De La Torre says the popular “myth” about why the president is elected by the Electoral College instead of popular vote is that 1787 Constitutional Convention wanted to protect smaller states from large states amassing too much power at their expense. He says the real issue was that slave states had larger non-voting populations (i.e., humans who were enslaved), so the Electoral College was a compromise to add clout to Southern states in the presidential election.
He says institutions like the Electoral College, along with tactics including gerrymandering and voter suppression, continue to benefit those holding on to power and limit the ability of those on the margins to bring about change.
De La Torre says in a chapter completed months before events in Charlottesville, Va., that it is impossible to “ignore those on the alt-right extreme” who helped bring Trump to power, but the “moveable middle” who voted for him, many after previously voting for Obama, is harder to explain.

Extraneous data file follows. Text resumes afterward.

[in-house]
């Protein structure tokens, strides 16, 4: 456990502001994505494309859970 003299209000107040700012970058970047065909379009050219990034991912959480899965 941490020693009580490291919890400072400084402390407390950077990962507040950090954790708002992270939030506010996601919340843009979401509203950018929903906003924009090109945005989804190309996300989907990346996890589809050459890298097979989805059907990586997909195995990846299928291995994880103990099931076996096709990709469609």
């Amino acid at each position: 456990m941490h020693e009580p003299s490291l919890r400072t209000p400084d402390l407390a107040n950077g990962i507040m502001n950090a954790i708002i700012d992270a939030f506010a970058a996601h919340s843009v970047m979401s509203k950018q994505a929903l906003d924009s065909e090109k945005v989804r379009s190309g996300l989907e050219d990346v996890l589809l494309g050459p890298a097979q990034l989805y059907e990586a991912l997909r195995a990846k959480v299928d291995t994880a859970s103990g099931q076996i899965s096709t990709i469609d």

“Many of those who voted for Trump assure us that misogynist, racist, homophobic, xenophobic and Islamophobic motives were not the reason they cast their votes,” De La Torre writes. “But underneath their reasons it is impossible to ignore the element of white privilege among this moveable middle. If it was not because of his racist, misogynistic, xenophobic, Islamophobic positions that they supported it, they nevertheless found it possible to support him despite these positions, because he did not threaten their existence.”
Similarly, while it’s easy to identify physical violence in overt acts such as hate crimes, De La Torre says “the more insidious violence is normalized in social structures designed to exploit one group of people (usually along race, ethnic, and gender lines) so the minority can live a life of power and privilege.”